Population-based risk assessment of second primary cancers following a first head and neck cancer: patterns of association and difficulties of its analysis

Head and Neck Cancer

Clin Transl Oncol. 2020 Aug 19. doi: 10.1007/s12094-020-02470-z. Online ahead of print.


PURPOSE: The diagnosis of a second primary cancer (SPC) is a major concern in the follow-up of survivors of a primary head and neck cancer (HNC), but the anatomic subsites in the head and neck area are close, making it difficult to distinguish a SPC of a recurrence and therefore register it correctly.

METHODS: We performed a retrospective cohort study using data from two population-based cancer registries in Catalonia, Spain: the Tarragona Cancer Registry and the Girona Cancer Registry. All patients diagnosed with HNC during the period 1994-2013 were registered and followed-up to collect cases of SPC. We analysed the standardized incidence ratio (SIR) and the excess absolute risk (EAR) to determine the risk of second malignancies following a prior HNC.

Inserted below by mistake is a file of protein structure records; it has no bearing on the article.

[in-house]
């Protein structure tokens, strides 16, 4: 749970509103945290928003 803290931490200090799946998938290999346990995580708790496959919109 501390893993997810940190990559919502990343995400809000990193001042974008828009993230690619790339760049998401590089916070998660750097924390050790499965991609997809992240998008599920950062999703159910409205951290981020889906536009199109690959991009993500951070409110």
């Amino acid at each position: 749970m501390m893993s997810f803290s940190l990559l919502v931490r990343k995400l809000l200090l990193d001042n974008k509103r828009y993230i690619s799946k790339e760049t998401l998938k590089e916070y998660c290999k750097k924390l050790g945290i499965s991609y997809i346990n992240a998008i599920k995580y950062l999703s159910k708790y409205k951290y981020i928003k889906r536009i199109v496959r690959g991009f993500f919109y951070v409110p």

RESULTS: 923 SPC were found in a cohort of 5646 patients diagnosed of a first head and neck cancer. Men had an increased risk of a SPC with a SIR of 2.22 and an EAR of 216.76. Women also had an increased risk with a SIR of 2.02 and an EAR of 95.70. We show the risk for different tumour sites and discuss the difficulties of the analysis.

CONCLUSION: The risks of a SPC following a prior HNC in Tarragona and Girona are similar to those previously found in other similar cohorts. It would appear to be advisable to make a revision of the international rules of classification of multiple tumours, grouping the sites of head and neck area with new aetiological criteria to better determine and interpret the risks of SPC obtained in these studies.